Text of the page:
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Daniel Dickin

Daniel Dickin is a columnist for The Prince Arthur Herald. He obtained his B.A. in law and political science from Carleton University in 2011 and is in his second year of M.A. studies at Athabasca University. @DanielDickin

Liberals have dragged national anthem into a debate of process

https://www.youtube.com/watch?v=LqGXLl1euG0 Why shouldn’t Canada’s national anthem be changed?  It’s quite simple: “in all thy sons command” was written to honour the Canadian soldiers (yes, Canadian men) who died during World War One. It’s not sexist or exclusionary to recognize what should be a proud but somber moment of Canadian history – as Barbara Kay opined three years ago. But if such a concise explanation can be offered in two sentences, this debate would have long been over, and the Liberal Party wouldn’t be using a dying MP to push its agenda. Instead, the debate has become larger than Canada’s national anthem: it’s become about the Liberals’ abuse of parliamentary process. The Liberals have broken almost every rule in the book to shove these changes through Parliament without giving Canadians a say. As Conservative MP Peter Van Loan pointed out during third reading debate on June 10, the Liberals have broken almost every rule as they ram this bill through the Commons. The bill was referred to the heritage committee and, on less than 48 hours’ notice, could call but one witness to testify about the bill – for about 40 minutes. That was enough, declared the Liberals, who shut down any other witnesses or any other dates to hear testimony. And when normal things happened – like Conservatives using their rightfully-allocated time to actually debate the bill, or standing rules requiring that the bill’s sponsor be present to move their bill – criticisms ran wild, condemning the “blocking” of this “dying MP’s” private member’s bill. Not once did the Liberal government consult with Canadians about whether they want to see their national anthem changed. Many reasonable questions can be asked of this bill: ·         Is it “time” to change Canada’s national anthem? Why? Why not? ·         Shouldn’t Canadians have a say in determining their national anthem?… Read More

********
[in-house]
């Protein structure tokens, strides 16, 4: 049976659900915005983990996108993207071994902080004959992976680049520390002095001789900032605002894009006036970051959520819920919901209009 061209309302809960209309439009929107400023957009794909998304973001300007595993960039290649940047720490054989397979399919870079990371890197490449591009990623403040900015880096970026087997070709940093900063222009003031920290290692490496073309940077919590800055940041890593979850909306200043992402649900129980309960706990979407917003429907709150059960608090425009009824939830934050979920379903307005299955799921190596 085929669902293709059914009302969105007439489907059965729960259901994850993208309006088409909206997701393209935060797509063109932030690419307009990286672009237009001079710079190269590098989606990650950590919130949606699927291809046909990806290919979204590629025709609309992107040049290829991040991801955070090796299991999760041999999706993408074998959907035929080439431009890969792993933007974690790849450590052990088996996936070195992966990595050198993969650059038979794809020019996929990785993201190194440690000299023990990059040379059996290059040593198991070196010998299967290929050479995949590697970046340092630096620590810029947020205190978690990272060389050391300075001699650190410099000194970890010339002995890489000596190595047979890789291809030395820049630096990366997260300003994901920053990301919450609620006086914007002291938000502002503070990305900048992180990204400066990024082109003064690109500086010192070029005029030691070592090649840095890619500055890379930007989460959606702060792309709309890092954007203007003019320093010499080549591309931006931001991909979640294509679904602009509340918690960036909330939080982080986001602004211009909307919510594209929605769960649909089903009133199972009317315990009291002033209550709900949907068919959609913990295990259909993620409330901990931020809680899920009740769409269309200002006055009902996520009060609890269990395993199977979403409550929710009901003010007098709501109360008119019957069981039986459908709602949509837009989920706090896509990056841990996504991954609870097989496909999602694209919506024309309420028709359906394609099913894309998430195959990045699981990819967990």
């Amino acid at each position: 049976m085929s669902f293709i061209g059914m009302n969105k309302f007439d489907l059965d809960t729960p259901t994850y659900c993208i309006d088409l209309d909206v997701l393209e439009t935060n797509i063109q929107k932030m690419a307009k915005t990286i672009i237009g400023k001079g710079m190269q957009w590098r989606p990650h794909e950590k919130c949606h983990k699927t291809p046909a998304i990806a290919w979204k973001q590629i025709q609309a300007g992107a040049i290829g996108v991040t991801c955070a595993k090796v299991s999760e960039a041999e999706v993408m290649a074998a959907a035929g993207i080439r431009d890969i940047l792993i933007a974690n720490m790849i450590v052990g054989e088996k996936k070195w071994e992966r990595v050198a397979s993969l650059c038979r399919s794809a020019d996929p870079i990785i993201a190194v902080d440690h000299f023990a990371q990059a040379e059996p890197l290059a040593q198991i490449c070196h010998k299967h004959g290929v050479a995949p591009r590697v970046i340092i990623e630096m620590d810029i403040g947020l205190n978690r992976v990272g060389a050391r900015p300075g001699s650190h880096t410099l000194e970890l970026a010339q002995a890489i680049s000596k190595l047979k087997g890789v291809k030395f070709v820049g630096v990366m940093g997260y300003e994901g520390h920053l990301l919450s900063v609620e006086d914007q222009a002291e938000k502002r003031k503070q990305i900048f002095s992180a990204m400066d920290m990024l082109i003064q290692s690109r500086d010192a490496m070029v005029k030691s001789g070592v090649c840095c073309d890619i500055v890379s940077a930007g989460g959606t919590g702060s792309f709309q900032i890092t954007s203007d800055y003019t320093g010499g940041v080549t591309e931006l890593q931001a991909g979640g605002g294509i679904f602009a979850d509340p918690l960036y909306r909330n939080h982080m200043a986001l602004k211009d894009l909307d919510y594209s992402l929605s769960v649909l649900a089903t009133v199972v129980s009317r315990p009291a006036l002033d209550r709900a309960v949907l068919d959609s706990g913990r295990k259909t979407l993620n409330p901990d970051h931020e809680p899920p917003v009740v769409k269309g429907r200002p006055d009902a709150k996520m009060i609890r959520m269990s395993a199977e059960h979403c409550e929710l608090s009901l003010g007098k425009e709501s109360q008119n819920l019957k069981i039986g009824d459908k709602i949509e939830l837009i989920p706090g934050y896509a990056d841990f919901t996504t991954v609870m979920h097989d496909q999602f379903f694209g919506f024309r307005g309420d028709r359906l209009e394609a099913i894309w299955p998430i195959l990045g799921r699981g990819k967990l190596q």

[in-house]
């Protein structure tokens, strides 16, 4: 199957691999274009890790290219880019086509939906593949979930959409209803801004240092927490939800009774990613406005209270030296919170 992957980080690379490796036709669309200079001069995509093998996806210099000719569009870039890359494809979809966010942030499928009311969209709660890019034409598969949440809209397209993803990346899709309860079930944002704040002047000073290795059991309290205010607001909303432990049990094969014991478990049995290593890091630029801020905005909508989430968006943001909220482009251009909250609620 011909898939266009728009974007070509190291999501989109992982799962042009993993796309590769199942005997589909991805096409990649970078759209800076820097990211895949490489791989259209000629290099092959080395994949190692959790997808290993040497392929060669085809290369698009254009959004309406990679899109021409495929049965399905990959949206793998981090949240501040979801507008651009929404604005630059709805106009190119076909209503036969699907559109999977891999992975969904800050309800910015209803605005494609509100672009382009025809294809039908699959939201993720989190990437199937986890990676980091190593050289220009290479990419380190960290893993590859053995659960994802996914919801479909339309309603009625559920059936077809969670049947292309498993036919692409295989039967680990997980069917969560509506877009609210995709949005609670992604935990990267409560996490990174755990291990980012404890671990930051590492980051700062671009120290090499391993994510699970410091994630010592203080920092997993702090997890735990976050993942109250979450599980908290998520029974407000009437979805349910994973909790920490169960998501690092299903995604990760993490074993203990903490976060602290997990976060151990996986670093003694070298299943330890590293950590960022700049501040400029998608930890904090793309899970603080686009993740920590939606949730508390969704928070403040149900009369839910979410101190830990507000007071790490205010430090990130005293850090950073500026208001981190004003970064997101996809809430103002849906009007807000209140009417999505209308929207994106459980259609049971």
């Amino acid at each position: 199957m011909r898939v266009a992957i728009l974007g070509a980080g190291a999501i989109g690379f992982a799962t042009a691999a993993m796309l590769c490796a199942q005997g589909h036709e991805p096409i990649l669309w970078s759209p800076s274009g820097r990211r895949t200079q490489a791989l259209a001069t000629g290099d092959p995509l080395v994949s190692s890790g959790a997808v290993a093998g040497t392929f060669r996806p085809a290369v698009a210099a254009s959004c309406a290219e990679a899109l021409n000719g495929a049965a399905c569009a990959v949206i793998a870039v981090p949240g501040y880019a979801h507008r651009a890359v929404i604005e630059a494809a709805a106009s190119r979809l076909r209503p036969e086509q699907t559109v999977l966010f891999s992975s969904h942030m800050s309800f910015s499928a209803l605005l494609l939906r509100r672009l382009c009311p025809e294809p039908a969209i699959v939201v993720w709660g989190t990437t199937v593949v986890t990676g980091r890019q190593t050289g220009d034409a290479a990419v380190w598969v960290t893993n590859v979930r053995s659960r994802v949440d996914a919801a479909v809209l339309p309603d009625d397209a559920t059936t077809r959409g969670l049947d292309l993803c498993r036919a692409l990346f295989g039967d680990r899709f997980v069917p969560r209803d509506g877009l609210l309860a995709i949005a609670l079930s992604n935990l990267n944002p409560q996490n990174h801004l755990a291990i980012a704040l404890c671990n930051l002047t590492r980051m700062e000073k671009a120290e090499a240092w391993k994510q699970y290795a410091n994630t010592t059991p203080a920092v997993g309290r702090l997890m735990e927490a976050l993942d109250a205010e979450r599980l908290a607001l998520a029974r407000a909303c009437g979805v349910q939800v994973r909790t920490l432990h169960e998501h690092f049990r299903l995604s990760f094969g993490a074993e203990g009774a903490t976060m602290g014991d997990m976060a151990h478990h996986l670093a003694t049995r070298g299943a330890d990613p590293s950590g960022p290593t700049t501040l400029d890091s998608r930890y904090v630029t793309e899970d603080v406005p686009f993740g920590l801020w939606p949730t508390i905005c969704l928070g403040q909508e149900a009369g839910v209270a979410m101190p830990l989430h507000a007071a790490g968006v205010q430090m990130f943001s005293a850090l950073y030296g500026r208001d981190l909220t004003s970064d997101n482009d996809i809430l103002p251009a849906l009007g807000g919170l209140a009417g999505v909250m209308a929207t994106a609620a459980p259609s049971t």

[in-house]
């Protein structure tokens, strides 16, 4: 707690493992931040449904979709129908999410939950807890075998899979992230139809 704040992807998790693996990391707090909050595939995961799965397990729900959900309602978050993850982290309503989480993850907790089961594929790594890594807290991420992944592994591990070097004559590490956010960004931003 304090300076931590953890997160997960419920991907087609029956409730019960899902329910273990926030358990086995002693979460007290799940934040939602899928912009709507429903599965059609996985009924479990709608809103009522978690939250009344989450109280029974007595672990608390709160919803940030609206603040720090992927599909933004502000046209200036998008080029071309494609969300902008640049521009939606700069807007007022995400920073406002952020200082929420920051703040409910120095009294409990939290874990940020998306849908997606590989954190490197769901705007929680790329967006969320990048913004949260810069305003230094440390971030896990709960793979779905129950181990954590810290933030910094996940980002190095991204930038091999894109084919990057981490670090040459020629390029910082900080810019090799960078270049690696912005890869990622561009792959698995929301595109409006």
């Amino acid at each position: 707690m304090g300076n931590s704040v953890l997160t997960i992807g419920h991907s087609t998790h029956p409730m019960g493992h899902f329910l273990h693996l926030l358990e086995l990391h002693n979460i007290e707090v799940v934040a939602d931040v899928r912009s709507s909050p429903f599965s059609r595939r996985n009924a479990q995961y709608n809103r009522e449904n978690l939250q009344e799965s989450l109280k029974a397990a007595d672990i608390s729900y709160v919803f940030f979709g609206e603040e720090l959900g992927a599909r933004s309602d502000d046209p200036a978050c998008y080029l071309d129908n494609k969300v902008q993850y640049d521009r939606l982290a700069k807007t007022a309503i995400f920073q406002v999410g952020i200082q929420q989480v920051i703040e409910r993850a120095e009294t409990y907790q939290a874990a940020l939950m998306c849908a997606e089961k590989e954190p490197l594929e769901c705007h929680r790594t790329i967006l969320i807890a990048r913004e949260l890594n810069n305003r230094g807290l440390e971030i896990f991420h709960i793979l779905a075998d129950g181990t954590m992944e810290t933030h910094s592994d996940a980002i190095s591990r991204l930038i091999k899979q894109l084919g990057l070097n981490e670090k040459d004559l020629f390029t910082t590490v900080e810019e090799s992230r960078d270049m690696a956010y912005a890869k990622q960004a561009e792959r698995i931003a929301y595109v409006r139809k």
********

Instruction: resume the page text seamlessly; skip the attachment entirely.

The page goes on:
The Trudeaus’ exceptionalism

The Trudeaus aren’t like the rest of us. Most of us aren’t endowed with $1.2 million inheritance funds, $1 million Mercedes sports cars, $20,000 watches, or attractiveness so dashing as to distract from almost any substantive questions of the Trudeau government. These are just statements of fact – not envy. And these observations aren’t new: we’ve long-known that the Trudeau family is exceptional. This isn’t illegal or terrible, and we shouldn’t punish wealth. But Justin’s belief that he’s exceptional and special should not extend into the public sphere of how government and Parliament are run. Since becoming Prime Minister, this exceptionalist attitude has crept into the public square, damaging Parliament and offending the sensibilities of otherwise reasonable Canadians. Call it the Trudeau Exceptionalism Doctrine. The first hint of the Trudeau Exceptionalism Doctrine was when Trudeau – the supposed champion of the middle class – hired personal nannies for his children as if they were staffers of the Prime Minister’s Office. Canadians were confused. “Shouldn’t your $340,000 salary cover child care for your kids? Can’t your wife – who has no official role and is not a government employee – look after your kids?” were just two of the many reasonable questions asked during that period. But the Trudeaus are exceptional, and so the $100,000-per-year NannyGate controversy subsided. More recently, we saw Sophie Grégoire complain that she was overworked and needed “a team” of assistants. The personal assistant, the family chef, and the two taxpayer-funded nannies are just not enough. She needs a larger empire. But the wife of the prime minister has no official role; she’s not Canada’s First Lady and she’s free to act as she chooses, whether taking up employment, a speaking circuit, or being a full-time wife and mom – but we shouldn’t pay for it. As… Read More